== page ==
Tinnitus and Auditory Science
Tinnitus is a condition that affects somewhere between 10% - 20% of the population in the United States. Often characterized as a persistent ringing in the ears, tinnitus can range from manageable to completely debilitative. Sufferers have described the ringing “sound” to be similar to a high pitched noise, to a far more serious and constant crashing or exploding sound that gets in the way of conversations, concentration, and daily life.
Until recently, not much was known about the cause or source of tinnitus. Theories generally involved some kind of malfunctions in the inner ear, such as ingrown hairs, or various ear drum conditions, though these theories were disproven by the lack of an actual identifiable “sound.” Within the last few years, however, scientists have found the source and cause of tinnitus. Dr. Thanos Tzounopoulos, of our Department of Otolaryngology at the University of Pittsburgh, was among the first researchers to locate the source of tinnitus – not in the ear, but in the brain. As it turns out, tinnitus is caused by misfiring neuron in the auditory center of the brain, generally due to an imbalance of inhibitors and stimulus in auditory sensation. In other words, the brain is mistakenly responding to sound, where no sound exists, creating the tinnitus effect.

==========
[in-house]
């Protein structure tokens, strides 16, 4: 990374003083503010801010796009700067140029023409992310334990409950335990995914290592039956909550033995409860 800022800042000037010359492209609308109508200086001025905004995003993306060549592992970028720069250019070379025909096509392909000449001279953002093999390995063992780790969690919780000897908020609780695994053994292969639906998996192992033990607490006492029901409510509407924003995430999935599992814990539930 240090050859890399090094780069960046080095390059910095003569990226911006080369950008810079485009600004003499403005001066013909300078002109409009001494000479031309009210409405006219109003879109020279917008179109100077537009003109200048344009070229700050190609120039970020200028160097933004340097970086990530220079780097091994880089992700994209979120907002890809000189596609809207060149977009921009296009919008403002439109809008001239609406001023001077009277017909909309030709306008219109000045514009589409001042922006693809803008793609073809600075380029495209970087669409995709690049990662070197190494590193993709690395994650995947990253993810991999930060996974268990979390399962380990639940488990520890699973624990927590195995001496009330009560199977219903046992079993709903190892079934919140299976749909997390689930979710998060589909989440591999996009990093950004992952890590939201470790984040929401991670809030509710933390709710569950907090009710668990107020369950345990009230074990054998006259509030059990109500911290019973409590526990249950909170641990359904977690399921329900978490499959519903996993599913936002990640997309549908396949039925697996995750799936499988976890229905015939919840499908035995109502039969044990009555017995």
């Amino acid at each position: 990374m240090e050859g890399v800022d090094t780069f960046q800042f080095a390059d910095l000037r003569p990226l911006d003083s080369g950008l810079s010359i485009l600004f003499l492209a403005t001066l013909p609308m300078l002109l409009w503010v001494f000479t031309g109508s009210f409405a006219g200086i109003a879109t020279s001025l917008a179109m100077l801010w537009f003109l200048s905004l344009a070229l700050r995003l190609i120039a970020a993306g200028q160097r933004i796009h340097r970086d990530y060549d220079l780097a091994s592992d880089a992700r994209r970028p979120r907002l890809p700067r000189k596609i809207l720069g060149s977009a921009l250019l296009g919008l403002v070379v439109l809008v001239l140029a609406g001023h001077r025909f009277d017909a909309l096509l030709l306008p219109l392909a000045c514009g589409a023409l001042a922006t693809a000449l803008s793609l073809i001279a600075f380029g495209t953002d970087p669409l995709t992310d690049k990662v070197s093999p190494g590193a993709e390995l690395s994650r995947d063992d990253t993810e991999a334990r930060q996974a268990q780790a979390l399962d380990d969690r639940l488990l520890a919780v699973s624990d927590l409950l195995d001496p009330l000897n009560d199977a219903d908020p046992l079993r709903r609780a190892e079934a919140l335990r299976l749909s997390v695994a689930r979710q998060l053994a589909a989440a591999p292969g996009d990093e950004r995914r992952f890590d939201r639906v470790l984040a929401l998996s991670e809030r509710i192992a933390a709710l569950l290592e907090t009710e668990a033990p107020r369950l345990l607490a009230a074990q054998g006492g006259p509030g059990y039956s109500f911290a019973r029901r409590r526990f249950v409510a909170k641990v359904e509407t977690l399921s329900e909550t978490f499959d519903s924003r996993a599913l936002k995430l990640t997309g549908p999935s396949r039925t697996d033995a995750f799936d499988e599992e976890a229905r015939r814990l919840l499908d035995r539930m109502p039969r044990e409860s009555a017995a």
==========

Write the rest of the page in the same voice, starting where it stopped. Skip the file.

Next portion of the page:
Since this landmark discovery, our scientists have been the first to develop an effective animal model of tinnitus, based on behavioral patterns, that has been enormously helpful in researching ways to recognize and help the disorder. One of the most significant insights gained through Dr. Tzounopoulos’ research, is the change in one of the five potassium markers within the brain that only occurs when tinnitus is present. Our lab believes that this is evidence of tinnitus being a result of a specific potassium channel deficiency. New explorations are underway to determine whether a specific drug can be altered to directly affect this potassium channel, restoring it to proper levels, and thereby relieving, or at the least preventing, the tinnitus condition.
Further research is underway, but more support is always needed to help get there. More information can be found in the links below.